woensdag 11 juni 2014

Mohammed Dajani neemt ontslag op universiteit Al-Quds


Kwesties als deze lijken door zionisten als Elder of Ziyon vooral te worden gebruikt om aan te tonen dat er geen Palestijnse vredespartner is. Door pro-Palestijnse groepen, ook de zogenaamde vredesorganisaties, worden ze simpelweg doodgezwegen (ik heb zijn naam gegoogled voor artikelen in het Nederlands, en bij de eerste 100 resultaten zaten geen daarvan). Wat me het meest tegenvalt is dat zelfs universiteitsvoorzitter Sari Nusseibeh het blijkbaar niet publiekelijk voor Mohammed Dajani heeft opgenomen.





The only publicly moderate Palestinian Arab resigns from his teaching job



We have previously discussed Mohammed Dajani, the leader of the tiny Palestinian Wasatia party, who is essentially the only Palestinian Arab moderate enough to publicly endorse a statement drafted by an Israeli liberal giving Jews and Arabs completely equal rights to live in the territory of British Mandate Palestine.

Dajani is also the person who visited Auschwitz with some of his students to withering criticism from his fellow Palestinian Arabs.

It looks like he has resigned from his job over that episode:



Mohammed Dajani, the Al-Quds University professor who received plaudits and threats earlier this year after leading the first organized group of Palestinian university students to the Auschwitz-Birkenau death camp, has resigned from the university after weeks of mounting pressure.

He heads the Department of American Studies and is the director of the Al-Quds University Library, which has just moved into an impressive new building.

Professor Dajani told Haaretz he felt he had no choice after the university authorities refused to back up their private assurances with a display of public support after what he described as a campaign of “incitement” against him from some members of the university faculty.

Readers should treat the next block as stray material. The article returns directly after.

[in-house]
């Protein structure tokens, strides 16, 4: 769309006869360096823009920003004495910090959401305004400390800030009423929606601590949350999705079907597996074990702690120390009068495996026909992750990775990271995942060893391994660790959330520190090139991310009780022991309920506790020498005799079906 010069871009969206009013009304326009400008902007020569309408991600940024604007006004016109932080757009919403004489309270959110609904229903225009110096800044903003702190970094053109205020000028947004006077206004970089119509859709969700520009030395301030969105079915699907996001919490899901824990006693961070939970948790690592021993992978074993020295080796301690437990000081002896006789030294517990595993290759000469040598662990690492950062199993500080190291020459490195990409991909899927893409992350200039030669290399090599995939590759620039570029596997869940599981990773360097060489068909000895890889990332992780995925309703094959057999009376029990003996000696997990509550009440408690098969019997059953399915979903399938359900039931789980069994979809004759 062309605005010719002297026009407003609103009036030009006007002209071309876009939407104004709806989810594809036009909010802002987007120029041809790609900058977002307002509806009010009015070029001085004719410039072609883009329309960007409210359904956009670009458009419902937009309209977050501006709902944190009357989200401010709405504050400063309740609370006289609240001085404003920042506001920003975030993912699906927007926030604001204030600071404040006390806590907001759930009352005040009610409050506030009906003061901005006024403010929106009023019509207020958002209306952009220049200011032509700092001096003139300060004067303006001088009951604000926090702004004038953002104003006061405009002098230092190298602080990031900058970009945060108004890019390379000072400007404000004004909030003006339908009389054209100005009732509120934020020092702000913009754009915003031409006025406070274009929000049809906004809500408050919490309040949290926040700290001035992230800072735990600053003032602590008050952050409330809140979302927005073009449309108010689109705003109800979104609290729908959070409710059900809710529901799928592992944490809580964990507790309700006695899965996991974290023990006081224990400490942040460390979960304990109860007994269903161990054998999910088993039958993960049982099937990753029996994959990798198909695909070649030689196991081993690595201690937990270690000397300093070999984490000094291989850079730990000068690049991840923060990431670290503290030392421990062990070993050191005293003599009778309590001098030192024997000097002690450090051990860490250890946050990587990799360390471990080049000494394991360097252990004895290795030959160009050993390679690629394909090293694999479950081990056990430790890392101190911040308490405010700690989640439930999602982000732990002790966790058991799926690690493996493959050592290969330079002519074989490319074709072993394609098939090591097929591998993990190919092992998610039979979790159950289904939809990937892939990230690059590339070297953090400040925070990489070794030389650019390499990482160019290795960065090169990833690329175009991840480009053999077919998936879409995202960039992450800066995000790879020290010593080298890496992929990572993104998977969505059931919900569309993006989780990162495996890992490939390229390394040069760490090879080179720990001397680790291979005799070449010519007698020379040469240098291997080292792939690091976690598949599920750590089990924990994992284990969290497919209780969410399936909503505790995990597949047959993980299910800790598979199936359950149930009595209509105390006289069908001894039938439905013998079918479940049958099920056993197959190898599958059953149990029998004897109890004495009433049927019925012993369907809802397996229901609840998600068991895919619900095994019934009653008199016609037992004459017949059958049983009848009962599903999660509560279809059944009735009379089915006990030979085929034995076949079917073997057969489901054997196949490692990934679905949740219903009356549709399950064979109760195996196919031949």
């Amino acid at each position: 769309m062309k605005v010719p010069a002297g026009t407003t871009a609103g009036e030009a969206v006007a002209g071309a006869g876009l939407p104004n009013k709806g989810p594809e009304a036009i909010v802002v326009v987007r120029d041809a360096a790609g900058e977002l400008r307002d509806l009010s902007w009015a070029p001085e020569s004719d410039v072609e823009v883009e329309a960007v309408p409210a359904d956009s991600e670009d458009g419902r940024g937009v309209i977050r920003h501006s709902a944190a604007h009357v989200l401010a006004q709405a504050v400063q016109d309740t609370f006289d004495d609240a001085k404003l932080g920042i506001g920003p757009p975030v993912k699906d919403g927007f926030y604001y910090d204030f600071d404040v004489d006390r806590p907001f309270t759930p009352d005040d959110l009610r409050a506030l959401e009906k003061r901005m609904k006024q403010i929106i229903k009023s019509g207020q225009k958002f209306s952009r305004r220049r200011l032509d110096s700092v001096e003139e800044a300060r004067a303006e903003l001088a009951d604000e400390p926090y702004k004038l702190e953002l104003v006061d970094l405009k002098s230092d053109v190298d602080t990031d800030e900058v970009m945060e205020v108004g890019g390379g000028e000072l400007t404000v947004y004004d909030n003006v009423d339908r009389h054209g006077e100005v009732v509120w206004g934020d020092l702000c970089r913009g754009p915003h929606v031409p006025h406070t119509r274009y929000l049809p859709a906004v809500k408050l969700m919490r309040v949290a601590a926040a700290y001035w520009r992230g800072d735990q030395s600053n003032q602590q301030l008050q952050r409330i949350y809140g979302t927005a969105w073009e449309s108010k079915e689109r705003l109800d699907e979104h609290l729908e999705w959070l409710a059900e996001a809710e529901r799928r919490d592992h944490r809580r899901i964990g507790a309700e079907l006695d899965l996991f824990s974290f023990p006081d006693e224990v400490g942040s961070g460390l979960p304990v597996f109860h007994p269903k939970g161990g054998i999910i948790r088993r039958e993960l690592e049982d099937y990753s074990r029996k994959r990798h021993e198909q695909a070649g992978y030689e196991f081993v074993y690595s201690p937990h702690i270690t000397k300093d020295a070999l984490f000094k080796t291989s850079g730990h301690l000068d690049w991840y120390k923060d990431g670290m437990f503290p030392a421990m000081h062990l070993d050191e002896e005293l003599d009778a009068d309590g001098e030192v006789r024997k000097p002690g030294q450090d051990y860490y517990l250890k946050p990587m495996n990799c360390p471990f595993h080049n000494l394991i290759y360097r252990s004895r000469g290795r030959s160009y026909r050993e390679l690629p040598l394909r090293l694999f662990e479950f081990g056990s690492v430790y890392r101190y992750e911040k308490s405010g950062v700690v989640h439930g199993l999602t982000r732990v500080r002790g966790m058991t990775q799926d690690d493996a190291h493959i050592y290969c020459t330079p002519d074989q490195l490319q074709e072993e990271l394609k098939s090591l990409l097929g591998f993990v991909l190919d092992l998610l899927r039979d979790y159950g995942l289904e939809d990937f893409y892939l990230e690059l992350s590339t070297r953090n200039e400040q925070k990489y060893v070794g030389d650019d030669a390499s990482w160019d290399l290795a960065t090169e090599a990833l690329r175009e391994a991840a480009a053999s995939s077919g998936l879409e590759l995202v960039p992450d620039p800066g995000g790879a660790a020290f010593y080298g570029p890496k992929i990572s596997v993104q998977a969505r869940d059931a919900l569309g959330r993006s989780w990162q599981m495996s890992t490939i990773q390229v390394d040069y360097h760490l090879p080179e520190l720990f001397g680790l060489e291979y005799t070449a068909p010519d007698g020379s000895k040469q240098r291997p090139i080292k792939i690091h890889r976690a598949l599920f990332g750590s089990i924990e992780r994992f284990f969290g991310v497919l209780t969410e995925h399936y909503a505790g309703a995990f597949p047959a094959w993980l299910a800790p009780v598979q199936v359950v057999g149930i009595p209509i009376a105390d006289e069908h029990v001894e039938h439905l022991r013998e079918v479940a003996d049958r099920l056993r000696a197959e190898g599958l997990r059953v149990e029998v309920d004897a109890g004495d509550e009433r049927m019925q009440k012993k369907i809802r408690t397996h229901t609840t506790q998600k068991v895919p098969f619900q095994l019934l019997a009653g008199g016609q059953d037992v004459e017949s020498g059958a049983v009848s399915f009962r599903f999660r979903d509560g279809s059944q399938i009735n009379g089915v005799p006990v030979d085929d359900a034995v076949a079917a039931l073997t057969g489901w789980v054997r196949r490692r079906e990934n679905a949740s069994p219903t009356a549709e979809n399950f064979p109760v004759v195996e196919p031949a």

Following the Auschwitz trip, Dajani was denounced as a “traitor” and “collaborator” by Palestinian critics and expelled from a university staff union. He says it is important for Palestinians to understand their “enemy” – the Israelis – including the role the Holocaust plays in shaping Israeli policy and consciousness.

Dajani submitted a letter of resignation on May 18, hoping the university authorities would reject it and denounce the campaign against him. Instead, he received a response from the university personnel department that his resignation would take effect on June 1.

“I wanted the president of the university to take a stand by not accepting my resignation and in doing so to send a clear and loud message to the university employees and students, and in general, to the Palestinian community, that the university supports academic freedom and considers my trip as an educational journey in search of knowledge by which I broke no university policy, rules, or regulations,” Dajani said.

“Some may consider my letter of resignation from Al-Quds University as a kind of ‘surrender’ to those opposed to academic freedom and freedom of action and of expression. I don’t,” he said. “In submitting my resignation, I feel I took the battle to a higher level. My letter of resignation from Al-Quds University was a kind of litmus test to see whether the university administration supports academic freedom and freedom of action and of expression as they claim or not.”

Dajanai said he decided to resign after his students were told that university officials had played an active part in the campaign against him, including his expulsion from the staff union – an organization he never joined in the first place. He was also dismayed that in its only official response to the trip, the university tried to distance itself from their professor, claiming he was "on leave" and acting "in a personal capacity."

In May, Dajani met with Prof Sari Nusseibeh, the outgoing university president, and Dr Imad Abu Kishek, the incoming president, who assured him privately that they were committed to academic freedom at Al-Quds, that he had broken no university rules in taking his students to Auschwitz and that none of the university’s leadership supported the campaign to oust him from the university. Dajani says he decided to test their resolve by submitting his resignation so they could reject it and give him their public backing – but they didn’t come through.


Dajani spoke at a peace forum in Israel last month, in English. The entire video is here.


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